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Stroke and Heart Attack in Women

Posted on February 21, 2010

Stroke and heart attack in women is a major concern in our society. These conditions account for over 400,000 deaths in the U.S. each year. A new study reported by Reuters and published in the current issue of the Journal of the American Medical Association attempted to validate a genetic risk score designed to identify patients prone to developing high cholesterol and heart disease. The assumption was that if the genetic risk score was sensitive enough to identify patients that will develop vascular disease, prevention steps could be initiated more proactively.

Stroke and heart attack kill over 400,000 U.S. women annually.

Today early detection of cardiovascular disease through risk factors such as family history, high blood pressure, high cholesterol, and diabetes are the only way to profile patients that need risk factor modification or therapeutic treatments. Of course stroke treatment experts such as Dr. Lopes, endovascular neurosurgeon at Rush University Medical Center, were disappointed in the results of this study.  They understand the limitations of the current risk factor stratification systems.  It is entirely possible that by the time a patient develops high blood pressure and/or any of the other risk factors for stroke and heart disease, the opportunity for truly preventative care is lost, or at least not optimal.  While the results of this study were not encouraging, further research into this type of work is critical.  Clearly leading physicians like Dr. Lopes agree that the availability of a genetic risk score would be optimal for the super early detection of patients at risk for heart attack and stroke. This would then provide clinicians the opportunity to intervene through lifestyle modification and medications to prevent the onset of cardiovascular disease.   

Another bi-product of the study was the reinforcement of the importance of family history of any early heart attack.  Having a family member who suffered a heart attack relatively early in life was one of the biggest independent risk factors.  The researchers commented that family history “integrates shared genetics, shared behaviors, and environmental factors”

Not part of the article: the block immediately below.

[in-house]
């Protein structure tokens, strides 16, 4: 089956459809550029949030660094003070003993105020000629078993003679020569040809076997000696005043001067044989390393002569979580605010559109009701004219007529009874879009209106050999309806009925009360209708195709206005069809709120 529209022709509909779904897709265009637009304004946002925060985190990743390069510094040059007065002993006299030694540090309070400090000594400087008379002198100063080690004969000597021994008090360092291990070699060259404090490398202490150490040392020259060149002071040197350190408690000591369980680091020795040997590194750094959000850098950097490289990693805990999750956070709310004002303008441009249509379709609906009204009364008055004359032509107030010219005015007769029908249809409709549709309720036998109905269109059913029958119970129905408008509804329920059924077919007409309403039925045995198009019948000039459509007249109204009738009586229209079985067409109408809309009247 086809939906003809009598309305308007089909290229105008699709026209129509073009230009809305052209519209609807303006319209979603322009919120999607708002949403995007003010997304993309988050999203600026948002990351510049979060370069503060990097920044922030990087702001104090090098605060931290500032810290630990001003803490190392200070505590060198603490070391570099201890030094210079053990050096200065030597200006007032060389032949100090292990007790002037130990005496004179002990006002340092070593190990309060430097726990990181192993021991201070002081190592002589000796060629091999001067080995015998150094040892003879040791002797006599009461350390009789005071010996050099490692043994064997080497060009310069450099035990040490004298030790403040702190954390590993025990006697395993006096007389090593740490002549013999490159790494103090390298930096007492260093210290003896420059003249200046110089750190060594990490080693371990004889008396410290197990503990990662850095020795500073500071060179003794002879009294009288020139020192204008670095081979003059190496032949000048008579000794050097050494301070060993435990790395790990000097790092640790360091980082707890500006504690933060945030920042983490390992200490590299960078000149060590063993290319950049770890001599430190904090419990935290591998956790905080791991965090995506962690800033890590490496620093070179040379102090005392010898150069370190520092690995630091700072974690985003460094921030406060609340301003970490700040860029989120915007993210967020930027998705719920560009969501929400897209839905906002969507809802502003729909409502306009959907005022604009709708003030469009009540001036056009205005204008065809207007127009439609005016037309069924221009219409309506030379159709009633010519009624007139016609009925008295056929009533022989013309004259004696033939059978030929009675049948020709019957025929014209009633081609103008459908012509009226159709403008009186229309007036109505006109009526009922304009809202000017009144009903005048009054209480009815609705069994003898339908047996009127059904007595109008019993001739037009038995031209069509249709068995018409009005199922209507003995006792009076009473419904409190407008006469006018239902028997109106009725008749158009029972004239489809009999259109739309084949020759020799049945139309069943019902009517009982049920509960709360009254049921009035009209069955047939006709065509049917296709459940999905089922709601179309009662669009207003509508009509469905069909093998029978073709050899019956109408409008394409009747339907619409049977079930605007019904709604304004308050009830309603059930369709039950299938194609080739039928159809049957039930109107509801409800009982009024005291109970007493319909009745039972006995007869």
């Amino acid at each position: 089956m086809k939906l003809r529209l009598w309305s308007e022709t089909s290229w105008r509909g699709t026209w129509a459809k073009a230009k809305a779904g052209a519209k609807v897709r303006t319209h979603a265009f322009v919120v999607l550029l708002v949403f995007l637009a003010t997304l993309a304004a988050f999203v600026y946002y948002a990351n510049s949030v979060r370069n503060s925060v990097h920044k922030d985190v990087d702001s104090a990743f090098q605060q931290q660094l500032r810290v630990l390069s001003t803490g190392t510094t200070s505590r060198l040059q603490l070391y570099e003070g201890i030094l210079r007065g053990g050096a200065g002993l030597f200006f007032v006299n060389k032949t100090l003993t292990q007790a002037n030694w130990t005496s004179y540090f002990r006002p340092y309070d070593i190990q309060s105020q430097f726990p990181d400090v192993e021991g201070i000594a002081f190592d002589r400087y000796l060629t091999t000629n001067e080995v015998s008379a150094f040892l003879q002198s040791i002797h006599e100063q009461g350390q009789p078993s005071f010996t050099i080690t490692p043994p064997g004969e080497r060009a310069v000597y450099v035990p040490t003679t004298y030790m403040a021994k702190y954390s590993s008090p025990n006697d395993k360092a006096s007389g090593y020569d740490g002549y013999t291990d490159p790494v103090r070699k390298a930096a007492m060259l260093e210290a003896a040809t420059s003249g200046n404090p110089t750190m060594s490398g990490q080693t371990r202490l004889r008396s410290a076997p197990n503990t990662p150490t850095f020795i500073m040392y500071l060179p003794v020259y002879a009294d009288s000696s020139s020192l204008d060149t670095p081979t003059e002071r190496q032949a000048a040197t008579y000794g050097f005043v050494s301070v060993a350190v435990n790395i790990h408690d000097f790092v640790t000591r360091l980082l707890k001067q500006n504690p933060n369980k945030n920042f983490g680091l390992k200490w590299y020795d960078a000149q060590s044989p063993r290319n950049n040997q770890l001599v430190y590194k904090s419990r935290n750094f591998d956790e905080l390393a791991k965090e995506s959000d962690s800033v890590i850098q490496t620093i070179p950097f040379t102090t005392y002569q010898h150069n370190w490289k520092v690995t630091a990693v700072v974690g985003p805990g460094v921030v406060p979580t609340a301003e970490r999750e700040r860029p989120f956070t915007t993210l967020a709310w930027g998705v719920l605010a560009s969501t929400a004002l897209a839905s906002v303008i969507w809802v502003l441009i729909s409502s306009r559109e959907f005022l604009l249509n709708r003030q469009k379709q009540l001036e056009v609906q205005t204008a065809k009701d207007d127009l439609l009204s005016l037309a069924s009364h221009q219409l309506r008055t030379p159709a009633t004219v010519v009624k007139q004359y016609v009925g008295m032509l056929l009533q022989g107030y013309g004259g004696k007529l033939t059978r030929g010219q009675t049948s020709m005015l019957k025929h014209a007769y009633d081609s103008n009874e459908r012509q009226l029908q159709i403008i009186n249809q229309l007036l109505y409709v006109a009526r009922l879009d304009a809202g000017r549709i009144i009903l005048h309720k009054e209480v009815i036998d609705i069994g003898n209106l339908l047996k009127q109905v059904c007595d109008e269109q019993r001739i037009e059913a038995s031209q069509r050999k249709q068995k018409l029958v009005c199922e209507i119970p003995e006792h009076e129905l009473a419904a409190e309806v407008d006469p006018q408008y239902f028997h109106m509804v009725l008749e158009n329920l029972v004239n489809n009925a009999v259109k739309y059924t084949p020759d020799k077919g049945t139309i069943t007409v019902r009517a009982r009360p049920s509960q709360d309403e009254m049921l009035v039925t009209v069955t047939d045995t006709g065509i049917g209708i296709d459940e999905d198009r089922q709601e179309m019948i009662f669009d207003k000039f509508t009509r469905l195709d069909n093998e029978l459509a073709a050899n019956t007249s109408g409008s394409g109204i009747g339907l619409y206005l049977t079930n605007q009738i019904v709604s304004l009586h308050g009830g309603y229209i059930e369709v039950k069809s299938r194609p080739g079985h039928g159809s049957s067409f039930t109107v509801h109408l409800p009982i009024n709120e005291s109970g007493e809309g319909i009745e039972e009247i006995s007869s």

Dr. Lopes welcomes further discussion, promotion and understanding of the risk factors in women for heart disease and stroke.   Identification of women at risk is critical, and elevating the information about women and stroke is the responsibility of all involved in the treatment of this potentially devastating disease.  To that end, Dr. Lopes urges women to know the facts:

  • 93,000 women in the U.S. die from stroke each year.
  • More women than men suffer a stroke each year.
  • More women than men die from a stroke each year.

Women may report unique stroke symptoms, including:

  • sudden face and limb pain
  • sudden hiccups
  • sudden nausea
  • sudden general weakness
  • sudden chest pain
  • sudden shortness of breath
  • sudden palpitations

Risk factors specific to women for stroke include:

  • fibromuscular dysplasia
  • choriocarcinoma
  • mitral annular calcification
  • pregnancy
  • migraine
  • mitral valve prolapse
  • antiphospholipid syndrome
  • Takavasu’s arteritis
  • Retinocochleocerebral vasculopathy
  • Systemic lupus erythematousus

Risk factors of stroke for both men and women include:

  • High blood pressure
  • Family history of stroke
  • Diabetes
  • African American decent
  • Smoker
  • Vascular disease elsewhere in the body, including the heart, peripheral arteries, renal arteries, etc.

Please add your comments to this article below, or email Dr. Lopes with specific questions at info@ChicagoStrokeMD.com.